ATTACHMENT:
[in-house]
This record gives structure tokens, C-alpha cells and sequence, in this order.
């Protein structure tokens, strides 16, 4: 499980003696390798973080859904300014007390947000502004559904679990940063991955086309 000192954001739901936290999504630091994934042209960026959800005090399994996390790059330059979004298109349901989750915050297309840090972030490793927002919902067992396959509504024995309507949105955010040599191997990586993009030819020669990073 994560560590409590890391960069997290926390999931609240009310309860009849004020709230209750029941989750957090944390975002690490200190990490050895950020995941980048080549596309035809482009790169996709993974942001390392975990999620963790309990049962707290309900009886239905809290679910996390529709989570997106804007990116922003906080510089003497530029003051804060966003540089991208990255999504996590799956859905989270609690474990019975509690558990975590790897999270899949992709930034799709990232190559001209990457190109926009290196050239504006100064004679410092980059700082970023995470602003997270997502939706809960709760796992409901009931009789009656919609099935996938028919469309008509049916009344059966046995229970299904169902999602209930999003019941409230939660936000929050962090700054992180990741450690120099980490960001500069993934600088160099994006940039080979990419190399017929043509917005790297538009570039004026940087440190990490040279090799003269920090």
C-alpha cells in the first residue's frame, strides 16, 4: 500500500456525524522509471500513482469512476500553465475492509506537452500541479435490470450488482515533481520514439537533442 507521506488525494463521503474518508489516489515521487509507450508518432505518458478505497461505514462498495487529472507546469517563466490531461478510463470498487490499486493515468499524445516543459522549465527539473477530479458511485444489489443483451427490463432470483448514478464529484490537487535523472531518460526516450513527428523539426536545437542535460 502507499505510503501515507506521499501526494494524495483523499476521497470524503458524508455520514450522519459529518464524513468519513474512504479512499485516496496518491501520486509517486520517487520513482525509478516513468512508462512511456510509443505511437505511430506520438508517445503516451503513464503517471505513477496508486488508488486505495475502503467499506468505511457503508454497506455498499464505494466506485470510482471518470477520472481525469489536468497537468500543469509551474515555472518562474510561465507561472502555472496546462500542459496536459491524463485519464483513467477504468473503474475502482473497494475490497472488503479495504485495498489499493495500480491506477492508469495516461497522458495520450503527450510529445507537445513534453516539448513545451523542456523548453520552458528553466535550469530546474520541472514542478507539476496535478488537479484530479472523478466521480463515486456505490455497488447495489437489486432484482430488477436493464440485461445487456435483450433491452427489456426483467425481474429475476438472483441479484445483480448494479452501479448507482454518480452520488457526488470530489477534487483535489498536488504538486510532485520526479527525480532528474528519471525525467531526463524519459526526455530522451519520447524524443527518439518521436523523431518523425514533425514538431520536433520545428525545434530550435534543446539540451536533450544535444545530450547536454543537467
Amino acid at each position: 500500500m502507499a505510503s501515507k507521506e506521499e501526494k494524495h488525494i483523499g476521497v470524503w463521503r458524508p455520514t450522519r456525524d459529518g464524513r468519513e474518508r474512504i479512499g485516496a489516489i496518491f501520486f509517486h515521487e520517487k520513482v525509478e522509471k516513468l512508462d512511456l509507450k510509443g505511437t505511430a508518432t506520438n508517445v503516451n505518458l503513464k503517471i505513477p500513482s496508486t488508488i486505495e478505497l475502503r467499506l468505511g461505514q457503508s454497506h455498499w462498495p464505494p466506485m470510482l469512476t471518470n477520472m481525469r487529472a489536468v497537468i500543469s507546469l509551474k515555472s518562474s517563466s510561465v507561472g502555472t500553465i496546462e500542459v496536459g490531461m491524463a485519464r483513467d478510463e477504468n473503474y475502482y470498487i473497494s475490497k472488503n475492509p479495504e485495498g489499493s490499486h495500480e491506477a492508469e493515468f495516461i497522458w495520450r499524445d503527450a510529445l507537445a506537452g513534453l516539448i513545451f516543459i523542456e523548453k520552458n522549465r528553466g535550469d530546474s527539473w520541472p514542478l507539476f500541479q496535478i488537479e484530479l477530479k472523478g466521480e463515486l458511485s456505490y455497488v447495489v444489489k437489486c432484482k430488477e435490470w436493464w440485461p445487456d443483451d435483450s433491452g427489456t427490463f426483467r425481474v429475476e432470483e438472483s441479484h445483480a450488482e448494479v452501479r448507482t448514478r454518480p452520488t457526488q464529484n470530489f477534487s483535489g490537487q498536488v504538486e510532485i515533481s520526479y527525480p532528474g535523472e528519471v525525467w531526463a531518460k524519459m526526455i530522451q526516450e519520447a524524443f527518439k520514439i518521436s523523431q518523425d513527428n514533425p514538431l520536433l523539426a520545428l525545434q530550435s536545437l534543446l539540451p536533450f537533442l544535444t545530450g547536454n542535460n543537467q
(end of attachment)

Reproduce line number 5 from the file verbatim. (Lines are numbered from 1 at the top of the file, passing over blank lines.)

Amino acid at each position: 500500500m502507499a505510503s501515507k507521506e506521499e501526494k494524495h488525494i483523499g476521497v470524503w463521503r458524508p455520514t450522519r456525524d459529518g464524513r468519513e474518508r474512504i479512499g485516496a489516489i496518491f501520486f509517486h515521487e520517487k520513482v525509478e522509471k516513468l512508462d512511456l509507450k510509443g505511437t505511430a508518432t506520438n508517445v503516451n505518458l503513464k503517471i505513477p500513482s496508486t488508488i486505495e478505497l475502503r467499506l468505511g461505514q457503508s454497506h455498499w462498495p464505494p466506485m470510482l469512476t471518470n477520472m481525469r487529472a489536468v497537468i500543469s507546469l509551474k515555472s518562474s517563466s510561465v507561472g502555472t500553465i496546462e500542459v496536459g490531461m491524463a485519464r483513467d478510463e477504468n473503474y475502482y470498487i473497494s475490497k472488503n475492509p479495504e485495498g489499493s490499486h495500480e491506477a492508469e493515468f495516461i497522458w495520450r499524445d503527450a510529445l507537445a506537452g513534453l516539448i513545451f516543459i523542456e523548453k520552458n522549465r528553466g535550469d530546474s527539473w520541472p514542478l507539476f500541479q496535478i488537479e484530479l477530479k472523478g466521480e463515486l458511485s456505490y455497488v447495489v444489489k437489486c432484482k430488477e435490470w436493464w440485461p445487456d443483451d435483450s433491452g427489456t427490463f426483467r425481474v429475476e432470483e438472483s441479484h445483480a450488482e448494479v452501479r448507482t448514478r454518480p452520488t457526488q464529484n470530489f477534487s483535489g490537487q498536488v504538486e510532485i515533481s520526479y527525480p532528474g535523472e528519471v525525467w531526463a531518460k524519459m526526455i530522451q526516450e519520447a524524443f527518439k520514439i518521436s523523431q518523425d513527428n514533425p514538431l520536433l523539426a520545428l525545434q530550435s536545437l534543446l539540451p536533450f537533442l544535444t545530450g547536454n542535460n543537467q